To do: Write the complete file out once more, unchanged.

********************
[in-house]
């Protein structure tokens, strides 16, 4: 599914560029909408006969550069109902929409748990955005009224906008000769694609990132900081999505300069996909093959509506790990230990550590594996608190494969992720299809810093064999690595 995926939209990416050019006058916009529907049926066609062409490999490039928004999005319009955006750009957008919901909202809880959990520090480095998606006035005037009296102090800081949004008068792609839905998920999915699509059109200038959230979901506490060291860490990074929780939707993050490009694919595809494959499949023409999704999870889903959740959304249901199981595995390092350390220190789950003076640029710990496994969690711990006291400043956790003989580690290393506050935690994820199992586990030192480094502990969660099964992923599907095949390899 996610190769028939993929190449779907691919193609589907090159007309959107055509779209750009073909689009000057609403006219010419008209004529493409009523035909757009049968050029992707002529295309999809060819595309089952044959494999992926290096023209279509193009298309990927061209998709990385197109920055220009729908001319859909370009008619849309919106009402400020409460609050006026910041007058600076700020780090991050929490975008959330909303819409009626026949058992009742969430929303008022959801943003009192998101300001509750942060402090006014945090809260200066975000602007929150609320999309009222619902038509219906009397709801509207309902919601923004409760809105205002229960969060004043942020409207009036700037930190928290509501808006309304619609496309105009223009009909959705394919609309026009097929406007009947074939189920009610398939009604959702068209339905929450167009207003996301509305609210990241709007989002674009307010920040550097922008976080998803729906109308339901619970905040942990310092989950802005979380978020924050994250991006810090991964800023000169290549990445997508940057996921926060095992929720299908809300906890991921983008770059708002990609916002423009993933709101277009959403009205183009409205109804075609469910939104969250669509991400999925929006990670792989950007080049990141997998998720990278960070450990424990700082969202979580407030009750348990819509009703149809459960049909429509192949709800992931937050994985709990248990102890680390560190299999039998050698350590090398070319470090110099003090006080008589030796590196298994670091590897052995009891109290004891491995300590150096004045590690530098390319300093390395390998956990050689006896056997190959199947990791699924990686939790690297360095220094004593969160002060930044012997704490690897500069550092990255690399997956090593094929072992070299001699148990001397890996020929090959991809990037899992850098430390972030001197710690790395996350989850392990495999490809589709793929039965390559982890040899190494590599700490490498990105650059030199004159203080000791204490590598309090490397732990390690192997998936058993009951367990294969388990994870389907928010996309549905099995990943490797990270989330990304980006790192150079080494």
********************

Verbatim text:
[in-house]
């Protein structure tokens, strides 16, 4: 599914560029909408006969550069109902929409748990955005009224906008000769694609990132900081999505300069996909093959509506790990230990550590594996608190494969992720299809810093064999690595 995926939209990416050019006058916009529907049926066609062409490999490039928004999005319009955006750009957008919901909202809880959990520090480095998606006035005037009296102090800081949004008068792609839905998920999915699509059109200038959230979901506490060291860490990074929780939707993050490009694919595809494959499949023409999704999870889903959740959304249901199981595995390092350390220190789950003076640029710990496994969690711990006291400043956790003989580690290393506050935690994820199992586990030192480094502990969660099964992923599907095949390899 996610190769028939993929190449779907691919193609589907090159007309959107055509779209750009073909689009000057609403006219010419008209004529493409009523035909757009049968050029992707002529295309999809060819595309089952044959494999992926290096023209279509193009298309990927061209998709990385197109920055220009729908001319859909370009008619849309919106009402400020409460609050006026910041007058600076700020780090991050929490975008959330909303819409009626026949058992009742969430929303008022959801943003009192998101300001509750942060402090006014945090809260200066975000602007929150609320999309009222619902038509219906009397709801509207309902919601923004409760809105205002229960969060004043942020409207009036700037930190928290509501808006309304619609496309105009223009009909959705394919609309026009097929406007009947074939189920009610398939009604959702068209339905929450167009207003996301509305609210990241709007989002674009307010920040550097922008976080998803729906109308339901619970905040942990310092989950802005979380978020924050994250991006810090991964800023000169290549990445997508940057996921926060095992929720299908809300906890991921983008770059708002990609916002423009993933709101277009959403009205183009409205109804075609469910939104969250669509991400999925929006990670792989950007080049990141997998998720990278960070450990424990700082969202979580407030009750348990819509009703149809459960049909429509192949709800992931937050994985709990248990102890680390560190299999039998050698350590090398070319470090110099003090006080008589030796590196298994670091590897052995009891109290004891491995300590150096004045590690530098390319300093390395390998956990050689006896056997190959199947990791699924990686939790690297360095220094004593969160002060930044012997704490690897500069550092990255690399997956090593094929072992070299001699148990001397890996020929090959991809990037899992850098430390972030001197710690790395996350989850392990495999490809589709793929039965390559982890040899190494590599700490490498990105650059030199004159203080000791204490590598309090490397732990390690192997998936058993009951367990294969388990994870389907928010996309549905099995990943490797990270989330990304980006790192150079080494």